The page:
How to Manage Diabetes During the Holidays

Type 2 Diabetes Mellitus (T2DM) affects approximately 13% of U.S. adults, of which 27% are above the age of 65. T2DM is a condition in which the body is not able to effectively utilize sugar (glucose) for energy. It is caused by insulin resistance, a lack of insulin production, or a combination of both. Insulin is a hormone made by the pancreas which allows for glucose to move from the blood to the inside of the body’s cells to be used as fuel. In T2DM, cells no longer respond appropriately to insulin (insulin resistance) or the pancreas makes less insulin (lack of insulin production). Ultimately, this results in an increased blood glucose level. Prolonged increases in blood glucose levels can be associated with a number of complications, some of which include an increased risk of heart attack and/or stroke, decreased renal function and kidney failure, neuropathy, amputation, sexual dysfunction and blindness. The importance of blood glucose control cannot be emphasized enough with regards to reducing the risk of and preventing these complications. 

The development of T2DM is closely associated with increased body weight, and diet and exercise are important components in the prevention and management of T2DM. Many individuals struggle with weight management, and there are numerous misconceptions that surround dieting and weight loss. Understanding these misconceptions and techniques for healthy weight loss is the key to continual weight management. Weight management needs to be thought of as a long-term habit, and it’s important to keep in mind that diets need to be sustainable. That being said, many people find healthy eating and dieting difficult – especially during the holidays. Understanding how different foods affect blood sugar will help to better choose healthy eating options. 

Watch the Carbs

Carbohydrates are an important dietary factor with regards to T2DM. Carbs come in the form of dietary fiber and sugars. While dietary fiber is a beneficial source of carbohydrates, sugars are the main focus of carbohydrates in terms of weight management and blood sugar control in T2DM. Carbs are found in dairy, fruits, grains, starchy vegetables and added sugars to foods. There are some dietary guidelines that can be followed during the holidays to better sustain healthy eating habits and to allow for better blood sugar control in individuals with T2DM.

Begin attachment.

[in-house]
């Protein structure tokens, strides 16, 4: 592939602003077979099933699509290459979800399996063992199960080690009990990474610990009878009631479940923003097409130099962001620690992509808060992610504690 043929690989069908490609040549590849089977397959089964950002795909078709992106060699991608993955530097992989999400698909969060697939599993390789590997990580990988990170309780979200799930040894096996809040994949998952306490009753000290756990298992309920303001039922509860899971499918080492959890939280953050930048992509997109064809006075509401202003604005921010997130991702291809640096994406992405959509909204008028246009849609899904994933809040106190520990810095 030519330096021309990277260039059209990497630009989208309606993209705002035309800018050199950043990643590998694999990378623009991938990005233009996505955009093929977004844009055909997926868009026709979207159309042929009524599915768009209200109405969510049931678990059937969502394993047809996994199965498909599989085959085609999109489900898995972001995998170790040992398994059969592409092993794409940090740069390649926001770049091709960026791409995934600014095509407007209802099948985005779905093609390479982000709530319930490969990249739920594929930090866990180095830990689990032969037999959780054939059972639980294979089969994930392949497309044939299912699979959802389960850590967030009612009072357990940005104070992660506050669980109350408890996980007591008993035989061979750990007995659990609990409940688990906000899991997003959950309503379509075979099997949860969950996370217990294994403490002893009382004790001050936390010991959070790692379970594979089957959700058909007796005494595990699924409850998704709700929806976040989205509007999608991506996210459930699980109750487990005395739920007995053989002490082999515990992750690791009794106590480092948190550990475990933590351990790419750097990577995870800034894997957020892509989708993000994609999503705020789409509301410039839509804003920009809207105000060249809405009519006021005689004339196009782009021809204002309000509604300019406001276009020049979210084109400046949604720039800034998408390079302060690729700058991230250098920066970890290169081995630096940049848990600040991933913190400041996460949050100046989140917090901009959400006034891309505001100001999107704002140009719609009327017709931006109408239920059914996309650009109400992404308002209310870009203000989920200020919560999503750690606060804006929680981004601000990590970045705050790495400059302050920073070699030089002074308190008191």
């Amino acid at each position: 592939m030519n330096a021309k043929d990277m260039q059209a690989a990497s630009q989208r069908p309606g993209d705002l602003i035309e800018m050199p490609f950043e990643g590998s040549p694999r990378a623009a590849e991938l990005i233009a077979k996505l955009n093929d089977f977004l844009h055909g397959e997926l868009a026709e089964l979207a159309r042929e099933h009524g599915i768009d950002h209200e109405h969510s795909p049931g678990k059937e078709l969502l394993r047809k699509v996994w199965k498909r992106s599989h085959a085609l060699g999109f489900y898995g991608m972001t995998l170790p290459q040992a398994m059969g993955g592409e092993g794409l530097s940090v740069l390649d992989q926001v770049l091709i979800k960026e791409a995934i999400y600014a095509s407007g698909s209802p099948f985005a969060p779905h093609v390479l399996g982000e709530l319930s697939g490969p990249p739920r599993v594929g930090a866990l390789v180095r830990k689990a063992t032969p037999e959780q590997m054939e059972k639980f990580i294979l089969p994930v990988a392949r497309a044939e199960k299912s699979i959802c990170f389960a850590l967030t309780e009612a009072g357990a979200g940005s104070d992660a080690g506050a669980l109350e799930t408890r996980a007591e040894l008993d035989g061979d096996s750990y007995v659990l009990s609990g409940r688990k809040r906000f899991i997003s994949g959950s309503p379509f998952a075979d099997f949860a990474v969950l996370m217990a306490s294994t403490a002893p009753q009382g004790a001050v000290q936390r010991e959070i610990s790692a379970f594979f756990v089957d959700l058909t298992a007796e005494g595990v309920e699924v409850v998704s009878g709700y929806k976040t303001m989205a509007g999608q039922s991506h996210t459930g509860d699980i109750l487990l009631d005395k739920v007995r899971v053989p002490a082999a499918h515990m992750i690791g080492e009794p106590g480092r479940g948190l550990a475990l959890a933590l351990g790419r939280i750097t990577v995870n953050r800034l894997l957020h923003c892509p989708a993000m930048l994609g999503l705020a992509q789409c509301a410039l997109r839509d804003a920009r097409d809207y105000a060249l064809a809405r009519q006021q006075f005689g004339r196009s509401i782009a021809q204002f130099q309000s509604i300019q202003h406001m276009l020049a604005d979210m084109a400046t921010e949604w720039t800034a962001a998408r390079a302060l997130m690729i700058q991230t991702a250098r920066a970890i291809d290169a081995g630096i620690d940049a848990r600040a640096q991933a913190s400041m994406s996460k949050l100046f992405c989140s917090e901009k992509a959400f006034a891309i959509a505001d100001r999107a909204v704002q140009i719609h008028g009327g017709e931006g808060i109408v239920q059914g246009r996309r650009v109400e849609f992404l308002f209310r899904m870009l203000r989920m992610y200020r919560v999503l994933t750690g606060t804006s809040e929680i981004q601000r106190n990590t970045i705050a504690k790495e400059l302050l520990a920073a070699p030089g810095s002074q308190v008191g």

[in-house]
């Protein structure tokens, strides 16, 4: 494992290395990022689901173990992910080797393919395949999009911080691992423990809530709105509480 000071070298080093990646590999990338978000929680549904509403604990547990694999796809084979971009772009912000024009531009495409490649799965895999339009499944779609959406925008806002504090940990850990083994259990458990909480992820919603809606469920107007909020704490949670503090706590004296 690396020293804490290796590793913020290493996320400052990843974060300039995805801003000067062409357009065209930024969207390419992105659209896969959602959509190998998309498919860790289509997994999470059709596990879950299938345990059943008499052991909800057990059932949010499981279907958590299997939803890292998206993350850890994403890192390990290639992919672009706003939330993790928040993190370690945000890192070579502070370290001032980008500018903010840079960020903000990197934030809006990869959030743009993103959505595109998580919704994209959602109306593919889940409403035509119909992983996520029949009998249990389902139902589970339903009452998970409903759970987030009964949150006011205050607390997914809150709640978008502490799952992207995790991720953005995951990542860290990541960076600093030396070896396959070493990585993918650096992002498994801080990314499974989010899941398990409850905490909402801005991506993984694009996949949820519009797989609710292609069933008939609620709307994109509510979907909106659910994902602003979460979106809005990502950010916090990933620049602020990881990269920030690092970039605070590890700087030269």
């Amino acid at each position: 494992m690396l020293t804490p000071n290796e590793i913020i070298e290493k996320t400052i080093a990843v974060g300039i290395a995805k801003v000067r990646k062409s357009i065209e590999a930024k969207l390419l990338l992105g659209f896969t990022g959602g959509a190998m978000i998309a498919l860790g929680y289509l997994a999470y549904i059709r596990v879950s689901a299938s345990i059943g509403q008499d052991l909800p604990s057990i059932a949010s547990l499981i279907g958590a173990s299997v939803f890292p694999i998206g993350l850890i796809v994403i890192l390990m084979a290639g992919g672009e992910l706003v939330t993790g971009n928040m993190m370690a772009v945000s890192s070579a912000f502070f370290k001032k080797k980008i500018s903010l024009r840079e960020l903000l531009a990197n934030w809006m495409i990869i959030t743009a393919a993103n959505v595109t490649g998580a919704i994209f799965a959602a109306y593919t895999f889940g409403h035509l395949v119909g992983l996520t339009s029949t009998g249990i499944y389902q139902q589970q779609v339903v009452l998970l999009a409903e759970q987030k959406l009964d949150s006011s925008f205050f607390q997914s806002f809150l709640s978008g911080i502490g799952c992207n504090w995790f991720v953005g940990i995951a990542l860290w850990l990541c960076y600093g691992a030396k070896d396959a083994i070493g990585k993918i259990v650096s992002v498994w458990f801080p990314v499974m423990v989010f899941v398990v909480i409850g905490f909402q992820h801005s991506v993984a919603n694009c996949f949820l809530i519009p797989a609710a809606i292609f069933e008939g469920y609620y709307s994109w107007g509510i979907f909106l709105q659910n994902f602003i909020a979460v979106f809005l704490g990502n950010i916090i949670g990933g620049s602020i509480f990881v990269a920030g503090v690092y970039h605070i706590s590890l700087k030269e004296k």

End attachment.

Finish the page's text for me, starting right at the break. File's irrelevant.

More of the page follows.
Be Methodical In How You Fill Your Plate

During holiday meals, consider using the “plate method” when filling your plate. With this method, half of the plate should be filled with non-starchy vegetables. These can include foods like roasted brussel sprouts or carrots, green bean casserole, or a zucchini and squash au gratin. One quarter of the plate should be filled with lean protein, which could include turkey or fish. The last quarter of the plate should be filled with grains or starchy vegetables, which can include a whole grain dinner roll, mashed potatoes, sweet potato casserole, or stuffing made with whole wheat bread. When planning holiday side dishes, consider using low-fat dairy products in preparations. You can also substitute olive oil for butter when cooking vegetables. The plate method will help to provide appropriate portion sizes and help to promote healthy eating during holiday meals. 

Enjoy Dessert in Moderation and with Modifications

The amount of added sugars consumed is typically increased during the holidays, due to the plethora of cookies, chocolates, candies and pies that traditionally accompany these meals. While it is easy to say “skip the dessert,” it’s not so easy to actually do, especially during the holidays. When planning desserts for the holidays, consider using low-fat dairy products in dessert preparations. Fruits can also be used as substitutes for dessert toppings, rather than whipped cream or ice cream. If indulging in desserts, it’s important to do so in moderation. Rather than have a whole slice of pumpkin pie, opt for half a slice instead. If multiple dessert options are available, opt for a smaller portion of only one or two choices, rather than sampling all of the desserts available.  

With these simple dietary recommendations, healthy eating during the holidays can be more manageable without having to forgo favorite holiday recipes and desserts.


View additional healthy holiday eating tips from the CDC.

Picture of Stephanie Pillai, PA-C

Stephanie Pillai, PA-C